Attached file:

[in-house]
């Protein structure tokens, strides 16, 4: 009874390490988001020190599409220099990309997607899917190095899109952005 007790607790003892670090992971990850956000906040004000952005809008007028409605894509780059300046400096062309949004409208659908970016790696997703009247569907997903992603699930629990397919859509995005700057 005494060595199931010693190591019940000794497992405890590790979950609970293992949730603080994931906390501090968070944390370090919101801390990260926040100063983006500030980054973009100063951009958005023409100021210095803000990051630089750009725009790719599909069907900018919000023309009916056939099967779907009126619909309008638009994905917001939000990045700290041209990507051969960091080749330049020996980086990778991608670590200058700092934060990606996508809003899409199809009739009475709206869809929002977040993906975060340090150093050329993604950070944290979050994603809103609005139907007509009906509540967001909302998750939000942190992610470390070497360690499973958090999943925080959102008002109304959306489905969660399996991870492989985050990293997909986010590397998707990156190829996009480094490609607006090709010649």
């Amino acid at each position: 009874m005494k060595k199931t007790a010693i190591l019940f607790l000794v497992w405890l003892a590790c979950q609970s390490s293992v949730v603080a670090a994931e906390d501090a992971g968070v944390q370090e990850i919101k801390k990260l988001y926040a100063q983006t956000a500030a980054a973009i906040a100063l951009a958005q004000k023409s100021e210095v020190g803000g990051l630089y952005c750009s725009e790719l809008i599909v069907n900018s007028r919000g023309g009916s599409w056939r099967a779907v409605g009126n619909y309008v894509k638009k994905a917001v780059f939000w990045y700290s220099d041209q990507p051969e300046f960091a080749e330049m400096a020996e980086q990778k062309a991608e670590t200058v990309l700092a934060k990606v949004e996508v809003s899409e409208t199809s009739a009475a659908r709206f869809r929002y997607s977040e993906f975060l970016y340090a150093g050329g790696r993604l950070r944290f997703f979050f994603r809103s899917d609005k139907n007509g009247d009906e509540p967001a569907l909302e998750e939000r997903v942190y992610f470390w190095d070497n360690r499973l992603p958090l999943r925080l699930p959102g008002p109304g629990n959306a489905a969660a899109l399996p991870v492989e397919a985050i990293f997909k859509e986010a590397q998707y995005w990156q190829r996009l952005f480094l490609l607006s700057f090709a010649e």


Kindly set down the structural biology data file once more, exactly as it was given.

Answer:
[in-house]
């Protein structure tokens, strides 16, 4: 009874390490988001020190599409220099990309997607899917190095899109952005 007790607790003892670090992971990850956000906040004000952005809008007028409605894509780059300046400096062309949004409208659908970016790696997703009247569907997903992603699930629990397919859509995005700057 005494060595199931010693190591019940000794497992405890590790979950609970293992949730603080994931906390501090968070944390370090919101801390990260926040100063983006500030980054973009100063951009958005023409100021210095803000990051630089750009725009790719599909069907900018919000023309009916056939099967779907009126619909309008638009994905917001939000990045700290041209990507051969960091080749330049020996980086990778991608670590200058700092934060990606996508809003899409199809009739009475709206869809929002977040993906975060340090150093050329993604950070944290979050994603809103609005139907007509009906509540967001909302998750939000942190992610470390070497360690499973958090999943925080959102008002109304959306489905969660399996991870492989985050990293997909986010590397998707990156190829996009480094490609607006090709010649």
């Amino acid at each position: 009874m005494k060595k199931t007790a010693i190591l019940f607790l000794v497992w405890l003892a590790c979950q609970s390490s293992v949730v603080a670090a994931e906390d501090a992971g968070v944390q370090e990850i919101k801390k990260l988001y926040a100063q983006t956000a500030a980054a973009i906040a100063l951009a958005q004000k023409s100021e210095v020190g803000g990051l630089y952005c750009s725009e790719l809008i599909v069907n900018s007028r919000g023309g009916s599409w056939r099967a779907v409605g009126n619909y309008v894509k638009k994905a917001v780059f939000w990045y700290s220099d041209q990507p051969e300046f960091a080749e330049m400096a020996e980086q990778k062309a991608e670590t200058v990309l700092a934060k990606v949004e996508v809003s899409e409208t199809s009739a009475a659908r709206f869809r929002y997607s977040e993906f975060l970016y340090a150093g050329g790696r993604l950070r944290f997703f979050f994603r809103s899917d609005k139907n007509g009247d009906e509540p967001a569907l909302e998750e939000r997903v942190y992610f470390w190095d070497n360690r499973l992603p958090l999943r925080l699930p959102g008002p109304g629990n959306a489905a969660a899109l399996p991870v492989e397919a985050i990293f997909k859509e986010a590397q998707y995005w990156q190829r996009l952005f480094l490609l607006s700057f090709a010649e």